Transgenic Research

, Volume 20, Issue 2, pp 377–386 | Cite as

Gene transfer into Solanum tuberosum via Rhizobium spp.

  • Toni Wendt
  • Fiona Doohan
  • Dominik Winckelmann
  • Ewen Mullins
Original Paper


Agrobacterium tumefaciens-mediated transformation (ATMT) is the preferred technique for gene transfer into crops. A major disadvantage of the technology remains the complexity of the patent landscape that surrounds ATMT which restricts its use for commercial applications. An alternative system has been described (Broothaerts et al. in Nature 433:629-633, 2005) detailing the propensity of three rhizobia to transform the model crop Arabidopsis thaliana, the non-food crop Nicotiana tabacum and, at a very low frequency, the monocotyledonous crop Oryza sativa. In this report we describe for the first time the genetic transformation of Solanumtuberosum using the non-Agrobacterium species Sinorhizobium meliloti, Rhizobium sp. NGR234 and Mesorhizobiumloti. This was achieved by combining an optimal bacterium and host co-cultivation period with a low antibiotic regime during the callus and shoot induction stages. Using this optimized protocol the transformation frequency (calculated as % of shoots equipped with root systems with the ability to grow in rooting media supplemented with 25 μg/ml hygromycin) of the rhizobia strains was calculated at 4.72, 5.85 and 1.86% for S. meliloti, R. sp. NGR234 and M. loti respectively, compared to 47.6% for the A. tumefaciens control. Stable transgene integration and expression was confirmed via southern hybridisation, quantitative PCR analysis and histochemical screening of both leaf and/or tuber tissue. In light of the rapid advances in potato genomics, combined with the sequencing of the potato genome, the ability of alternative bacteria species to genetically transform this major food crop will provide a novel resource to the Solanaceae community as it continues to develop potato as both a food and non-food crop.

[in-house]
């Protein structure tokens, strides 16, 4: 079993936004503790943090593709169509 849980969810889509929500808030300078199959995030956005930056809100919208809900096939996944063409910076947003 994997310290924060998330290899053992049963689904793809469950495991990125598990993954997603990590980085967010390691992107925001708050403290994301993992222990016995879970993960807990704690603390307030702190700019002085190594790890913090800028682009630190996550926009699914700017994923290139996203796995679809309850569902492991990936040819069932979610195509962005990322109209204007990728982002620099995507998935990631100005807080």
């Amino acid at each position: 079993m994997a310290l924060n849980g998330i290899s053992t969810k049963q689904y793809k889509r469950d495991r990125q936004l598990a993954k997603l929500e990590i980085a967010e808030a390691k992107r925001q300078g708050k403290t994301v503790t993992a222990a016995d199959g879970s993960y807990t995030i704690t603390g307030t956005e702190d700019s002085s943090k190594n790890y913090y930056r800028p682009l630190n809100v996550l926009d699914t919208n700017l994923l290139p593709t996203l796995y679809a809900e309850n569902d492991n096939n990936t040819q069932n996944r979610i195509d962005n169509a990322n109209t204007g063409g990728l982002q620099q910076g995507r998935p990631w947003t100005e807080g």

Non-Agrobacterium strains Genetic transformation Solanumtuberosum Potato Transbacter Rhizobia 



We wish to acknowledge the Teagasc Core Research Programme for funding this research and the Teagasc Walsh Fellowship for supporting Toni Wendt.

Supplementary material

11248_2010_9423_MOESM1_ESM.doc (45 kb)
Supplementary material 1 (doc 45 kb)
11248_2010_9423_MOESM2_ESM.pdf (222 kb)
Supplementary material 2 (PDF 222 kb)


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Copyright information

© Springer Science+Business Media B.V. 2010

Authors and Affiliations

  • Toni Wendt
    • 1
    • 2
  • Fiona Doohan
    • 2
  • Dominik Winckelmann
    • 1
  • Ewen Mullins
    • 1
  1. 1.Teagasc Crops Research CentrePlant Biotechnology UnitCarlowIreland
  2. 2.School of Biology and Environmental SciencesUniversity College DublinDublin 4Ireland

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